Friday. Got up, milked, worked on house, awesome stuff happened with the house! We have lights on the ceiling now! FINALLY!! They look lovely! Byron and Molly got back from camp, yay. Pretty average day. Ben had just finished installing the lights and we were standing back to admire the general splendor of our new pendant lights when Molly came running down to tell us that our cows which we keep a mile down the road on a neighbors land were in our bottom ground! We rush down there and tried to get them to go back the way they came. That took about a half hour or more. More tired. We got them semi-secured in Brad’s mom’s field and left them to do evening chores. So here I am milking the cows and I get a call from Byron who came home a bit later than Molly. He says our cows are out on the road walking towards our driveway. Oh good. Finish milking cow, let her out, run up driveway, frantically wave arms at oncoming cows, herd cows into pasture with tempting buckets of grain, slam gate shut on cows, return to milking…Milk crazy pants cow. More market packing, dinner at our house (pork roast, mashed taters, Precious, Asian green beans and snap peas with peanuts), BED.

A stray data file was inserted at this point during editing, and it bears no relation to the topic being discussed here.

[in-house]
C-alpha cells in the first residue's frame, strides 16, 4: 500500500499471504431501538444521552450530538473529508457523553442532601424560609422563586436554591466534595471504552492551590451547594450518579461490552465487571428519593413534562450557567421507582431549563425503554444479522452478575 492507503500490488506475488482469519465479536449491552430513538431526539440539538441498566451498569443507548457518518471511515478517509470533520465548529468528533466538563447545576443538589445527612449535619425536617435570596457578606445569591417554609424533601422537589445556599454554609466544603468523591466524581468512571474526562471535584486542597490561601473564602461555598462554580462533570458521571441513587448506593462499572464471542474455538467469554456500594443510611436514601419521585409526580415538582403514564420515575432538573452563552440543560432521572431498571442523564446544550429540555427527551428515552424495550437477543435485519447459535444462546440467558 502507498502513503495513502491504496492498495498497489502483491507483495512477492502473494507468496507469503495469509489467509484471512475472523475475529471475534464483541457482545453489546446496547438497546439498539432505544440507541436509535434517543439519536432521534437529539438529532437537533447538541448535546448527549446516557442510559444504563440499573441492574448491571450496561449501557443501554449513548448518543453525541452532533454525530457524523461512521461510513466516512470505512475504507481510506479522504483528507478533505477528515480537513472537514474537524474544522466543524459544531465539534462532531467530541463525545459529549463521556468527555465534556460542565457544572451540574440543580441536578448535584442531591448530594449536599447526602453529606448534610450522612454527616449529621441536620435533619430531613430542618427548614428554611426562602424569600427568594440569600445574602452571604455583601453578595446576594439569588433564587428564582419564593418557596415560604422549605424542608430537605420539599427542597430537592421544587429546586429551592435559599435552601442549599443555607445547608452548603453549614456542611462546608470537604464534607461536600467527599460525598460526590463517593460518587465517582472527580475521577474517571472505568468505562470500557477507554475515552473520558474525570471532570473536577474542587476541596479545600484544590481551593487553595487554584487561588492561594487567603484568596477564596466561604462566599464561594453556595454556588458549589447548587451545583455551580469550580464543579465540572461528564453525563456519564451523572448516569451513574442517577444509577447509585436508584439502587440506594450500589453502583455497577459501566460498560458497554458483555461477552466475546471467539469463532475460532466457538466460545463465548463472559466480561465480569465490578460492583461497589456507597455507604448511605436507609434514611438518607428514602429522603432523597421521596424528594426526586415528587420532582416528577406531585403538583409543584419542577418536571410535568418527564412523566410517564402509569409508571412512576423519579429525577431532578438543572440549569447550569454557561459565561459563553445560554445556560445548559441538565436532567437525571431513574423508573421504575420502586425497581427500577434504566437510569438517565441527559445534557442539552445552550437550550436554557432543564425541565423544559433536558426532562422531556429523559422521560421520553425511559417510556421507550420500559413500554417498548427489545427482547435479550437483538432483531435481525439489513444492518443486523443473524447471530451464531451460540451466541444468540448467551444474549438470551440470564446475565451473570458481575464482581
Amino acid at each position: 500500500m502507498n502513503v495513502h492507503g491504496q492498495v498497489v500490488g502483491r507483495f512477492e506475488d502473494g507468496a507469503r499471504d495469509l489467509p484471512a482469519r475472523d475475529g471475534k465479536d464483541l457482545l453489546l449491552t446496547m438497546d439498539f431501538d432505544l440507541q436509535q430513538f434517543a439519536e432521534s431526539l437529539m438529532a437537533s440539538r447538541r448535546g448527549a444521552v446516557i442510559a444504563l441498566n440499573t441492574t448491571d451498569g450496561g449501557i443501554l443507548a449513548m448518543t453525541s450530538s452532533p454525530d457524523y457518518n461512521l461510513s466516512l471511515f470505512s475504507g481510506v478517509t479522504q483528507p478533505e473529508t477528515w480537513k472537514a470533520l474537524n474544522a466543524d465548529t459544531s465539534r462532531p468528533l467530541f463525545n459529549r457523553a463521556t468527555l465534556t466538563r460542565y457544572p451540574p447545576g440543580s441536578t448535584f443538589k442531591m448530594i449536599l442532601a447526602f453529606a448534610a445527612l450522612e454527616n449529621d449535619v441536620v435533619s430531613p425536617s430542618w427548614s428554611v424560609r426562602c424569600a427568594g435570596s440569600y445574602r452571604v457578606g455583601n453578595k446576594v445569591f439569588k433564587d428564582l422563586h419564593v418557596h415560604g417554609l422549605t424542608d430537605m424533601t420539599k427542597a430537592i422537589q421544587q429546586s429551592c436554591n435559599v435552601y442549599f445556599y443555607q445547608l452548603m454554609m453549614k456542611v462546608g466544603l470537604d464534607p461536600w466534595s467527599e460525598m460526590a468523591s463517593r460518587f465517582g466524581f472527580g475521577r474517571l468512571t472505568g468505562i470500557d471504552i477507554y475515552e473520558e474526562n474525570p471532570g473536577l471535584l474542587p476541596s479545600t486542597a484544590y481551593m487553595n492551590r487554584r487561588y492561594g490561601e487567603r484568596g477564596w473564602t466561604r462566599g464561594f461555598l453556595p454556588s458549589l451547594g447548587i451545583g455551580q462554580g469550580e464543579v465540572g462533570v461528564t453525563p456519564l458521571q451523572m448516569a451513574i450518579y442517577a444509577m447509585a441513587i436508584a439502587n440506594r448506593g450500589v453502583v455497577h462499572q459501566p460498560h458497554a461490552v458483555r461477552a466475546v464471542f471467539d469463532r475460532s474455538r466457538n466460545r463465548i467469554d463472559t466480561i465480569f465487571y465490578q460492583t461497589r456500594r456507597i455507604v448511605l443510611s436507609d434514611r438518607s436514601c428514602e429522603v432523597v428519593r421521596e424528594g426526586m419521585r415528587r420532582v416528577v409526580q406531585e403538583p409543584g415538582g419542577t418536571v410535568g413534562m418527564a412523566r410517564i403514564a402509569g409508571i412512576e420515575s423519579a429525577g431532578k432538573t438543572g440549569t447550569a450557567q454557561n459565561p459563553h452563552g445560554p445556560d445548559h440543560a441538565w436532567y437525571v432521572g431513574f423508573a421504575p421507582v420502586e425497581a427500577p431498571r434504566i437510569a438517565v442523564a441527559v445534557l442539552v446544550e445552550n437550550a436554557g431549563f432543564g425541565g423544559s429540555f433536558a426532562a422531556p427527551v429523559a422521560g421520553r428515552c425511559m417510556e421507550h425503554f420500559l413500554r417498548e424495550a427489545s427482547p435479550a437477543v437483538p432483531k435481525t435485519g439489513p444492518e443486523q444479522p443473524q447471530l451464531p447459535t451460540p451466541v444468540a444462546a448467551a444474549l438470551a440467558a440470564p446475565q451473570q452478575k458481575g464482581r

It’s Saturday morning, I just finished chores and I’m quite tired. But hey, just another typical week on the farm.